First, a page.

• {Horrible 1990s R&B group Color Me ___} BADD was a gimme, but then it was also a theme distracter for me. i mean, there’s the weird spelling, and there’s the fact that the clue calls them out as being “horrible”, i.e. BAD. that didn’t go anywhere, though, and the presence elsewhere of BRR and EBB made me think i wasn’t supposed to worry too much about BADD. plus, that entry had to end with DD because of the theme answers CAPTAIN KIDD and DENEB in close proximity, so perhaps it was always going to be a distracter. maybe the “horrible” in the clue was just a coincidence?
  • {Shot in the arm, maybe} is JAB. good clue.
  • {Box of crackers?} is a SAFE. great clue. much better than {Box of yeggs?}.
  • {Makes less cool} HEATS and {Work on your computer} EBOOK. man, matt is on a roll here. i’m starting to wonder how i did this crossword in under 5.
  • {Watch for a lot of money} looks like a verb for a lucrative babysitting gig, but no, it’s a noun: ROLEX. i briefly wondered if they made pens.
  • {Bunker in the Old South} is ENG, one of the original siamese twins. i think they lived in north carolina.
  • {Trendy rug of the 1970s} is a RYA. i learned this in my scrabble days (handwoven scandinavian rug, not to be confused with PYA, a copper coin of burma/myanmar); i’m not sure i’ve seen anybody other than matt use it in a crossword.
  • {Fight back against} clues REBEL, but i think the clue is wrong. it should be {Fight back (against)}.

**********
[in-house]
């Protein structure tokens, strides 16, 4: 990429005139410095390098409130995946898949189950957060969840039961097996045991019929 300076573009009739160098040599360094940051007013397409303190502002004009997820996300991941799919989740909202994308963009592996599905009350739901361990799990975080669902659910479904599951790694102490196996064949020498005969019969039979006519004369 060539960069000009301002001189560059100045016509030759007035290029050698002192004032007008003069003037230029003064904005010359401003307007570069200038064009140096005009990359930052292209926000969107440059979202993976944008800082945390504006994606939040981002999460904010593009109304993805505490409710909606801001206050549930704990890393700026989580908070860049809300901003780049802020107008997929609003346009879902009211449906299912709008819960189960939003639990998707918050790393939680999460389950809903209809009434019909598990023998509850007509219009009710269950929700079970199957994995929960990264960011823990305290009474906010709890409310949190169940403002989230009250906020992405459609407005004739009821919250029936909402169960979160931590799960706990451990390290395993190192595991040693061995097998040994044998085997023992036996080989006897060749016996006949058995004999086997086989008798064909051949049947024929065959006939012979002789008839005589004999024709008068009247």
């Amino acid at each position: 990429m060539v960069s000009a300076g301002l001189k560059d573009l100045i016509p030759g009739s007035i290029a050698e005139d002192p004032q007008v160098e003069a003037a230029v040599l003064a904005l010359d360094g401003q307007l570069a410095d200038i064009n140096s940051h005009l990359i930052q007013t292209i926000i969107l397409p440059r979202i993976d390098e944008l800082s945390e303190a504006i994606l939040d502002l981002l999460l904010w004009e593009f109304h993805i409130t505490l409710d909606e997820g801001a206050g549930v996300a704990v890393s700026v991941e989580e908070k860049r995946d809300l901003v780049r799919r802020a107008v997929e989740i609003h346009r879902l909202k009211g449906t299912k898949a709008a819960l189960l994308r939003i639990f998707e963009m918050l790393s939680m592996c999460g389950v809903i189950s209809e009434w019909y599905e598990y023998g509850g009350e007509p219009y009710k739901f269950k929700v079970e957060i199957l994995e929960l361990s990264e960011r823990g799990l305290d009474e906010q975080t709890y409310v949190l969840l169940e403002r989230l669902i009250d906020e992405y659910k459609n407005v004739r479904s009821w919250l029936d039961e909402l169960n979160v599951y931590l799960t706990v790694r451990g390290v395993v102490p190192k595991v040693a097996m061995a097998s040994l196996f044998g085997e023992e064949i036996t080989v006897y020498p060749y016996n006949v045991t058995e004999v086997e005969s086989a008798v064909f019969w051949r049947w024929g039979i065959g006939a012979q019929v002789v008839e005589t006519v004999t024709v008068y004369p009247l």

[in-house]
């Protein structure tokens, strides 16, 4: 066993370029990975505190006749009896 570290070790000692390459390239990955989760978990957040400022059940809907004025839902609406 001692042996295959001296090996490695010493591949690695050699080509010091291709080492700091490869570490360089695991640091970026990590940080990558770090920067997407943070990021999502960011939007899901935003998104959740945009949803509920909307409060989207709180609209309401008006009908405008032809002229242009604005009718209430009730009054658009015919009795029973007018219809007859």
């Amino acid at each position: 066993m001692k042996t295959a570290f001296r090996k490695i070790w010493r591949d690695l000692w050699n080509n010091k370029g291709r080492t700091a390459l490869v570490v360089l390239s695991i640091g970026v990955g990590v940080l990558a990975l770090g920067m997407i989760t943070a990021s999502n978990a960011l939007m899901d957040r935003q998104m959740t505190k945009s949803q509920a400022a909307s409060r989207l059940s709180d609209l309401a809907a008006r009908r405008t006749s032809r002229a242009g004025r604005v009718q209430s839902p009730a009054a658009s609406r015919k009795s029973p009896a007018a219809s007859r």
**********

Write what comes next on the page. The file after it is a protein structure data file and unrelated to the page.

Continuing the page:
• {Conservative figure, perhaps} is a RABBI, if he’s not orthodox or reform.
  • {Yuca con ___ (Cuban dish)} AJO? no clue. is this dish a steely dan specialty?

okay, that’s all for me. another deadline solve. how’d this one treat you? i’m particularly interested in hearing from you if you A) worked out the theme but couldn’t pull the meta, which is where i found myself for a few days, or B) if you did get the meta, how sure were you of your answer?

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64 Responses to MGWCC #194

  1. Bruce S. says:

    I got it as well. As soon as I recognized what was going on (3 days in) I knew it was Mont Blanc. In my mind the name is more famous as a company than a mountain, but that isn’t saying much, my mountain knowledge is limited. I wanted it to be Space Mountain based on the title.

  2. zifmia says:

    Well, I never got past the double letter last name, but as soon as you said “a well-known mountain whose name is also a kind of pen” I instantly thought Mont Blanc.

    Not that I have any personal experience with these; I would be looking more for a “Mount Bic”

  3. Al says: